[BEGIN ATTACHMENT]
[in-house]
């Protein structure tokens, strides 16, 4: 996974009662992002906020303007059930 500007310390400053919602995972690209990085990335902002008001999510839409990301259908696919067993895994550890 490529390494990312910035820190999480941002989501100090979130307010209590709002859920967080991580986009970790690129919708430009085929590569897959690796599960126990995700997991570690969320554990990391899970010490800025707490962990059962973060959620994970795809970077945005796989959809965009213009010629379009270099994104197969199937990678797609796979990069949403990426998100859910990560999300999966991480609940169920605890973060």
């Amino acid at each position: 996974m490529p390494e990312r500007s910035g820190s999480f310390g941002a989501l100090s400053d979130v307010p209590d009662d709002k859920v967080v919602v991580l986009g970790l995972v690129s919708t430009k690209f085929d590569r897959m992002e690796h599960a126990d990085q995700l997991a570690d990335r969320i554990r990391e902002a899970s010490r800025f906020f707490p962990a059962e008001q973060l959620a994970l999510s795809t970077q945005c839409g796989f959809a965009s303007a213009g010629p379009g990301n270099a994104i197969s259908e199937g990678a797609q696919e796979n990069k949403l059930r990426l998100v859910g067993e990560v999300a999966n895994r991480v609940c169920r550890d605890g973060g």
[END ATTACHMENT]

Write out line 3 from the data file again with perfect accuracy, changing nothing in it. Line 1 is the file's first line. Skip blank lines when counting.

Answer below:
């Amino acid at each position: 996974m490529p390494e990312r500007s910035g820190s999480f310390g941002a989501l100090s400053d979130v307010p209590d009662d709002k859920v967080v919602v991580l986009g970790l995972v690129s919708t430009k690209f085929d590569r897959m992002e690796h599960a126990d990085q995700l997991a570690d990335r969320i554990r990391e902002a899970s010490r800025f906020f707490p962990a059962e008001q973060l959620a994970l999510s795809t970077q945005c839409g796989f959809a965009s303007a213009g010629p379009g990301n270099a994104i197969s259908e199937g990678a797609q696919e796979n990069k949403l059930r990426l998100v859910g067993e990560v999300a999966n895994r991480v609940c169920r550890d605890g973060g």